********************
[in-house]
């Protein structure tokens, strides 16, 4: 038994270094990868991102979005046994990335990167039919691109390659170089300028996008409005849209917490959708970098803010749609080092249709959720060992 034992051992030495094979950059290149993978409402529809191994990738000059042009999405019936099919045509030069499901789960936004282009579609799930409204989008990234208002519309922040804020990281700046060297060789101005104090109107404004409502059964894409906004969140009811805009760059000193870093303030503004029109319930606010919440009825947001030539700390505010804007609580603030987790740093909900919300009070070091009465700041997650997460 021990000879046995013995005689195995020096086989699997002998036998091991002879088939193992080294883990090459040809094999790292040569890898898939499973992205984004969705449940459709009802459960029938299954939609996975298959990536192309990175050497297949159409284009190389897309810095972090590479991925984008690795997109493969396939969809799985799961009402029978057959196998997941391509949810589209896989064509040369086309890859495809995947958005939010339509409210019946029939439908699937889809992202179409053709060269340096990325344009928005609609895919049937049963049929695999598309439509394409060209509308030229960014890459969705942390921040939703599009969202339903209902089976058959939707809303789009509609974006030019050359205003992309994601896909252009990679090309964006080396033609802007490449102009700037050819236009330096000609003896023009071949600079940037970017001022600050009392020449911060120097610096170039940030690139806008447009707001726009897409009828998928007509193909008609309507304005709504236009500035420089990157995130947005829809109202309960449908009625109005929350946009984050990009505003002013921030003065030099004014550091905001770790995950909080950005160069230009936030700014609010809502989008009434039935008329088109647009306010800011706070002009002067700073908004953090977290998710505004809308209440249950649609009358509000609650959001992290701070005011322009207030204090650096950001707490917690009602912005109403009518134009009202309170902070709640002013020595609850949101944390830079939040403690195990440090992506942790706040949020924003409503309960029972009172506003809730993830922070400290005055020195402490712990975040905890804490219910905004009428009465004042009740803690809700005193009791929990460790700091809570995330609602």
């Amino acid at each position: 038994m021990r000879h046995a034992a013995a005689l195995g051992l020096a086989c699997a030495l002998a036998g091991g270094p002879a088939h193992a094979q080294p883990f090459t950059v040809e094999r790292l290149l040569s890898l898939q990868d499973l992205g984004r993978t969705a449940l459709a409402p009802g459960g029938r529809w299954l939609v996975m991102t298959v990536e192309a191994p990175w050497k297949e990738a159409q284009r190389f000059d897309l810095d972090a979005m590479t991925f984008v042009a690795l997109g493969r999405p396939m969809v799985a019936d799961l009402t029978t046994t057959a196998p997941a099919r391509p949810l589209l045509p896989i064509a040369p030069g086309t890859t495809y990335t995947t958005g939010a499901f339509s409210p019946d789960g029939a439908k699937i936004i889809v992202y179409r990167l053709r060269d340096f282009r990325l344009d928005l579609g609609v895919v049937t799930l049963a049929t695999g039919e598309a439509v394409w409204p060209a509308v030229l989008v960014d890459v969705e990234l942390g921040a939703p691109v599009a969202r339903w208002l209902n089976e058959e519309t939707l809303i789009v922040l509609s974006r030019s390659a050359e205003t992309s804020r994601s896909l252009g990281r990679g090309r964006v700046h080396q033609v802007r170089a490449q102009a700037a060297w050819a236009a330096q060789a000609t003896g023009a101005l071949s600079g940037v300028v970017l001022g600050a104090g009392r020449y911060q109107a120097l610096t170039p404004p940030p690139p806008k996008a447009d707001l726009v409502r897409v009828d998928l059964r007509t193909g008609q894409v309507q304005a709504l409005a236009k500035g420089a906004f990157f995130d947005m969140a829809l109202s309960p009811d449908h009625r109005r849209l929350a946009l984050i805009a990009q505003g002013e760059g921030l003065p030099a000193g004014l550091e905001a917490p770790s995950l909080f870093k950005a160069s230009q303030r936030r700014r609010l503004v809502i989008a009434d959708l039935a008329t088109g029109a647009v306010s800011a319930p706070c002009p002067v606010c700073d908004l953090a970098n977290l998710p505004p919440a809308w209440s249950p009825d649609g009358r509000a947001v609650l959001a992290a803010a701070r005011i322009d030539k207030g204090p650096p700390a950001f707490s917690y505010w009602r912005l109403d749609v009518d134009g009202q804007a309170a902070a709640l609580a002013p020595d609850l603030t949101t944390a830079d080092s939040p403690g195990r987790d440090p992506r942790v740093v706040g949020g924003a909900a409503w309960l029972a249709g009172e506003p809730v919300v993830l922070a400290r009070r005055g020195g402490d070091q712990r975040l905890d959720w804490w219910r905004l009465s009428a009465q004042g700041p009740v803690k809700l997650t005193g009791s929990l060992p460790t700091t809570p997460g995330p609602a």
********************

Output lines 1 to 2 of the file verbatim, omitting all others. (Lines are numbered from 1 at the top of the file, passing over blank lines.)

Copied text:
[in-house]
């Protein structure tokens, strides 16, 4: 038994270094990868991102979005046994990335990167039919691109390659170089300028996008409005849209917490959708970098803010749609080092249709959720060992 034992051992030495094979950059290149993978409402529809191994990738000059042009999405019936099919045509030069499901789960936004282009579609799930409204989008990234208002519309922040804020990281700046060297060789101005104090109107404004409502059964894409906004969140009811805009760059000193870093303030503004029109319930606010919440009825947001030539700390505010804007609580603030987790740093909900919300009070070091009465700041997650997460 021990000879046995013995005689195995020096086989699997002998036998091991002879088939193992080294883990090459040809094999790292040569890898898939499973992205984004969705449940459709009802459960029938299954939609996975298959990536192309990175050497297949159409284009190389897309810095972090590479991925984008690795997109493969396939969809799985799961009402029978057959196998997941391509949810589209896989064509040369086309890859495809995947958005939010339509409210019946029939439908699937889809992202179409053709060269340096990325344009928005609609895919049937049963049929695999598309439509394409060209509308030229960014890459969705942390921040939703599009969202339903209902089976058959939707809303789009509609974006030019050359205003992309994601896909252009990679090309964006080396033609802007490449102009700037050819236009330096000609003896023009071949600079940037970017001022600050009392020449911060120097610096170039940030690139806008447009707001726009897409009828998928007509193909008609309507304005709504236009500035420089990157995130947005829809109202309960449908009625109005929350946009984050990009505003002013921030003065030099004014550091905001770790995950909080950005160069230009936030700014609010809502989008009434039935008329088109647009306010800011706070002009002067700073908004953090977290998710505004809308209440249950649609009358509000609650959001992290701070005011322009207030204090650096950001707490917690009602912005109403009518134009009202309170902070709640002013020595609850949101944390830079939040403690195990440090992506942790706040949020924003409503309960029972009172506003809730993830922070400290005055020195402490712990975040905890804490219910905004009428009465004042009740803690809700005193009791929990460790700091809570995330609602």